Cybercrime Investigation Tool developed by Indian scientists can track cyberattacks targeting human
It is perhaps not realized that more than 99 percent of attacks require human interaction. These social engineering interactions include clicking a link, opening a document, enabling a macro, opening a file and others. Of course, security and IT specialists need to focus on perimeter defenses, patching vulnerabilities and myriad other systems for digital defense. But how do you stop users from holding the door open for cyberattacks?
For criminals, targeting people makes sense. It’s faster, easier and more profitable than targeting systems. Attackers exploit human nature with diversionary tactics, such as creating a false sense of urgency or impersonating trusted people. And, of course, individual people with different personalities vary on the degree to which they may fall prey to social engineering manipulation.
Attackers are going after low-hanging fruit, too. So-called “very attacked people” and their email addresses are typically available on company websites and social media, or are easily discoverable via web search. Favored targets include education, finance, advertising and marketing companies, but criminals are also exploiting industries with complex supply chains, such as the automotive industry.
It is against this background that a new cybercrime investigation tool developed by Indian scientists is a wonderful piece of news.
This tool will soon be able to track cyberattacks targeting humans, like insurance fraud, online matrimonial fraud and so on. The tool called TTPs (tactics, techniques and procedures)-based cybercrime investigation framework can help in tracking and classifying cybercrimes, identifying chains of evidence required to solve the case and in mapping evidence onto the framework to convict criminals.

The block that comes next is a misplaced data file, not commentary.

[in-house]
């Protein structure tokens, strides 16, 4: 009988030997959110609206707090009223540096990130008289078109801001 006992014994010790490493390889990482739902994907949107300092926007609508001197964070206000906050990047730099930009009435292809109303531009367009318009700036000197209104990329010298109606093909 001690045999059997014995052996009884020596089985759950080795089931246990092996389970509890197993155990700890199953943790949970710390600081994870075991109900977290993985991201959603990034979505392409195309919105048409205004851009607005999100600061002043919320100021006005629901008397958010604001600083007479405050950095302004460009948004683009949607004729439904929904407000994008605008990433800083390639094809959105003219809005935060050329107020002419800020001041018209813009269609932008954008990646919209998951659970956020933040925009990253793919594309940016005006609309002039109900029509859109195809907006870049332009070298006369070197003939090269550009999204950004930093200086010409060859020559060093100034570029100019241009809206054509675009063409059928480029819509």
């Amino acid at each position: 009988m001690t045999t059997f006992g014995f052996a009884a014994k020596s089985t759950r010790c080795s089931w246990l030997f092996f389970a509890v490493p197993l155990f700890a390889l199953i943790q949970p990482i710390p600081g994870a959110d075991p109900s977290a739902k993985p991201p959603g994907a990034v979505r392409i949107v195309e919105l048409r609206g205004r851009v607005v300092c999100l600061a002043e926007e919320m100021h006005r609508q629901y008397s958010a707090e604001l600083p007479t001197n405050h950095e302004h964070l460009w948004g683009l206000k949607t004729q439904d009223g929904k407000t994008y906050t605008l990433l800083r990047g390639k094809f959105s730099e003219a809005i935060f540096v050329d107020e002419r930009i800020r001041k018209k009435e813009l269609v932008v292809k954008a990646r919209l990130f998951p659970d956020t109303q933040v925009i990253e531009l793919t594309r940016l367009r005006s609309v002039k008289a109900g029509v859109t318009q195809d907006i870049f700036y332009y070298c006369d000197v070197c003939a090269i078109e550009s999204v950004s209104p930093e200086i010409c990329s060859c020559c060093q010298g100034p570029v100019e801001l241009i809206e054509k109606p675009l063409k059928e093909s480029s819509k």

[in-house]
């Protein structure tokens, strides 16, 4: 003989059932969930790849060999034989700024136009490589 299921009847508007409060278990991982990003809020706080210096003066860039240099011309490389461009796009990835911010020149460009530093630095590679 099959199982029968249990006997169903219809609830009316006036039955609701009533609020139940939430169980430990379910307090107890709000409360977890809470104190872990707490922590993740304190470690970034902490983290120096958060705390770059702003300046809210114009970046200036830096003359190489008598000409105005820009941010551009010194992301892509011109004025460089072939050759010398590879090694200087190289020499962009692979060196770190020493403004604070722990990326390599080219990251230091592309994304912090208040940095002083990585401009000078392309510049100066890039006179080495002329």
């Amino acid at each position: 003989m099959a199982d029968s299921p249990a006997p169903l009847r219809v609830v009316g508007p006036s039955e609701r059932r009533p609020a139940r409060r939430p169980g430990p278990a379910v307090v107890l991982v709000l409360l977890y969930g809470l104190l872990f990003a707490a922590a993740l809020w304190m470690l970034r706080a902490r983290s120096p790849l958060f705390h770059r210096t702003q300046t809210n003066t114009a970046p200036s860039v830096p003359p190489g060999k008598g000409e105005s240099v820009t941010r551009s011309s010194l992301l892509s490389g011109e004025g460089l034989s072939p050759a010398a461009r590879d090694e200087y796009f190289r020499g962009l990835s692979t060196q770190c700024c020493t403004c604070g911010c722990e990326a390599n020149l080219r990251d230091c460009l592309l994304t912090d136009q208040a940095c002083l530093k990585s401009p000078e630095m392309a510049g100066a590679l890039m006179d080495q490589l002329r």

Cybercrime incidents cause 1 crore/day loss in many states. Mostly, women, aged and poor people are targeted resulting in loss of entire life savings. The number of cybercrime investigations was found significantly lesser than the number of cybercrime reports in India. The investigation of such cybercrimes depends on the FIR narratives by the victims who usually have extremely low cyber literacy. Hence their narratives frequently mislead or distract investigators. Victims frequently do not maintain contact after reporting the incident, which makes tracking the crime even more difficult.
For success of cybercrime investigation, a proper framework was required which could extract key points from the victim’s FIR, provide investigators with sufficient information on the reported cybercrime to categorize it systematically and exhaustively, indicate the steps to follow based on pre-existing crime paths, map evidences to the steps taken to decide the following step and finally conclude and convict criminals. No comprehensive framework exists for cybercrime incident response till now.
In order to fill this gap, I-hub NTIHAC foundation (c3ihub) at IIT Kanpur with support from Department of Science and Technology (DST) under National Mission on Interdisciplinary Cyber Physical Systems (NM-ICPS), developed a methodology and tool for apprehending cybercriminals’ modes of operations in a crime execution lifecycle.
It was developed with the help of literature study, case studies, framework building, incorporating pre-existing crime in the framework, evolving interactive framework navigator and mapping real cases onto the framework.
The technology can create an approximate crime execution path and suggest a crime path based on a user derived set of keywords. It can also compare modus operandi (Mode of Operation) used in different crimes and manage user roles and track activity for crime paths.
The TTPs-based investigation framework could be highly effective as it restricts the numbers of forms and methods the investigation can be conducted and primarily rely on criminals’ TTPs. This leads to precise and rapid conviction of cybercriminals.
Implementation of the developed cybercrime investigation framework and tool, which is now ready for deployment with the police, cybercriminals can be tracked and convicted easily, reducing cybercrime activities throughout the country.